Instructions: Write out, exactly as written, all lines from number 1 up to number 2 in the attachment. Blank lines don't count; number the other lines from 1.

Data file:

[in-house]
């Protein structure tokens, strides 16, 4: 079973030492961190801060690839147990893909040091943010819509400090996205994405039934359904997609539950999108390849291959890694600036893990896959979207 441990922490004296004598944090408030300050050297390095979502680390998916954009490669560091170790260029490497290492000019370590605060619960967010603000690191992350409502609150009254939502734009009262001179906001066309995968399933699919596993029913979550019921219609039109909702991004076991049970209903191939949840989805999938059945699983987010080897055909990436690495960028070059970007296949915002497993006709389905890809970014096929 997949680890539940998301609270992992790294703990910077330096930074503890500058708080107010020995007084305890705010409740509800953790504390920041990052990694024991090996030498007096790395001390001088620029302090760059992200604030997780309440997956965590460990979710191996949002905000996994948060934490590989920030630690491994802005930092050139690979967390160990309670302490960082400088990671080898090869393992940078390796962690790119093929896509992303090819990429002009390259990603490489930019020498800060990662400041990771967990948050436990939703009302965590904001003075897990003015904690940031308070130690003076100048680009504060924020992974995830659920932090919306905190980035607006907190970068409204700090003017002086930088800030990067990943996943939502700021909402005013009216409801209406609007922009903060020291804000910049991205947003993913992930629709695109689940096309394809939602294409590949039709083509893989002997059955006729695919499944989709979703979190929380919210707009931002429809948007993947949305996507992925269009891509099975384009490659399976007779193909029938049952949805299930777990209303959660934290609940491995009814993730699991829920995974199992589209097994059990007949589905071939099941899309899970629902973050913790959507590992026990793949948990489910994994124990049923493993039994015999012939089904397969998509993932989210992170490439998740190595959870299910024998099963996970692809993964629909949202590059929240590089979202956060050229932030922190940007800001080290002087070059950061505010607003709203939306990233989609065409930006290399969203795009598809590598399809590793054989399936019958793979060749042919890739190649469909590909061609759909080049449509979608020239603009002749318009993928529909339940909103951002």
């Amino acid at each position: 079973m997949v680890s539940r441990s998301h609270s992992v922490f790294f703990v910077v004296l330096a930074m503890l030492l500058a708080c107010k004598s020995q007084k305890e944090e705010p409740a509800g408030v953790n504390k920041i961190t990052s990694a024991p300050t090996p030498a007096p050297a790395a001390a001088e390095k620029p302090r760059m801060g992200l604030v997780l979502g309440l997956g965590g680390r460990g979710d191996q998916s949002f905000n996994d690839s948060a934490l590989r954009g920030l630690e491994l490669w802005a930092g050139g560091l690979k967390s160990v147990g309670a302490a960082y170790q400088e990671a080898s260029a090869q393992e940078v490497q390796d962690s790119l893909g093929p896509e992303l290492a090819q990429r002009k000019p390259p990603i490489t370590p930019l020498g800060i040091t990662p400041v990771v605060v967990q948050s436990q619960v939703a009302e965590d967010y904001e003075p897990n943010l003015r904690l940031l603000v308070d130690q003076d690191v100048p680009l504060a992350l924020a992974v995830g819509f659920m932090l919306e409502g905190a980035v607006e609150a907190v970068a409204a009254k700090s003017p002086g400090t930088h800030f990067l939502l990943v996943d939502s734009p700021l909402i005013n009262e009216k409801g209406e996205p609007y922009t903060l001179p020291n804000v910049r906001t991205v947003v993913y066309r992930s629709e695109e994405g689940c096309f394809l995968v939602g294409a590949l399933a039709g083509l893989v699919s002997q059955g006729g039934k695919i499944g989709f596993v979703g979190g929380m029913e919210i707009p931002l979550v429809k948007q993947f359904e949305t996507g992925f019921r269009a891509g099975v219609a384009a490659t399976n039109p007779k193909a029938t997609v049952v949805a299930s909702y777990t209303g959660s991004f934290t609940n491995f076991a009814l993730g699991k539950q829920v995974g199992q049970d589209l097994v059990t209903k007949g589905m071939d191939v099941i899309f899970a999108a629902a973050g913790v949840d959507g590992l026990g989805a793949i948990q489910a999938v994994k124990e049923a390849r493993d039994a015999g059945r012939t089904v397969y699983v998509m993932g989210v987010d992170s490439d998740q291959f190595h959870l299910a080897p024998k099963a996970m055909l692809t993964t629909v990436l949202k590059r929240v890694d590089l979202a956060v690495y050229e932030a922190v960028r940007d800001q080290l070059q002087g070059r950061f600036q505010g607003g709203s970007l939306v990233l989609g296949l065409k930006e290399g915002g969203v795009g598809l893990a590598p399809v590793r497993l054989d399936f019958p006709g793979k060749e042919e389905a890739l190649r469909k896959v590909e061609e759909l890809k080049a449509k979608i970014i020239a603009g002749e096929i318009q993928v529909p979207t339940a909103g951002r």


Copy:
[in-house]
């Protein structure tokens, strides 16, 4: 079973030492961190801060690839147990893909040091943010819509400090996205994405039934359904997609539950999108390849291959890694600036893990896959979207 441990922490004296004598944090408030300050050297390095979502680390998916954009490669560091170790260029490497290492000019370590605060619960967010603000690191992350409502609150009254939502734009009262001179906001066309995968399933699919596993029913979550019921219609039109909702991004076991049970209903191939949840989805999938059945699983987010080897055909990436690495960028070059970007296949915002497993006709389905890809970014096929 997949680890539940998301609270992992790294703990910077330096930074503890500058708080107010020995007084305890705010409740509800953790504390920041990052990694024991090996030498007096790395001390001088620029302090760059992200604030997780309440997956965590460990979710191996949002905000996994948060934490590989920030630690491994802005930092050139690979967390160990309670302490960082400088990671080898090869393992940078390796962690790119093929896509992303090819990429002009390259990603490489930019020498800060990662400041990771967990948050436990939703009302965590904001003075897990003015904690940031308070130690003076100048680009504060924020992974995830659920932090919306905190980035607006907190970068409204700090003017002086930088800030990067990943996943939502700021909402005013009216409801209406609007922009903060020291804000910049991205947003993913992930629709695109689940096309394809939602294409590949039709083509893989002997059955006729695919499944989709979703979190929380919210707009931002429809948007993947949305996507992925269009891509099975384009490659399976007779193909029938049952949805299930777990209303959660934290609940491995009814993730699991829920995974199992589209097994059990007949589905071939099941899309899970629902973050913790959507590992026990793949948990489910994994124990049923493993039994015999012939089904397969998509993932989210992170490439998740190595959870299910024998099963996970692809993964629909949202590059929240590089979202956060050229932030922190940007800001080290002087070059950061505010607003709203939306990233989609065409930006290399969203795009598809590598399809590793054989399936019958793979060749042919890739190649469909590909061609759909080049449509979608020239603009002749318009993928529909339940909103951002």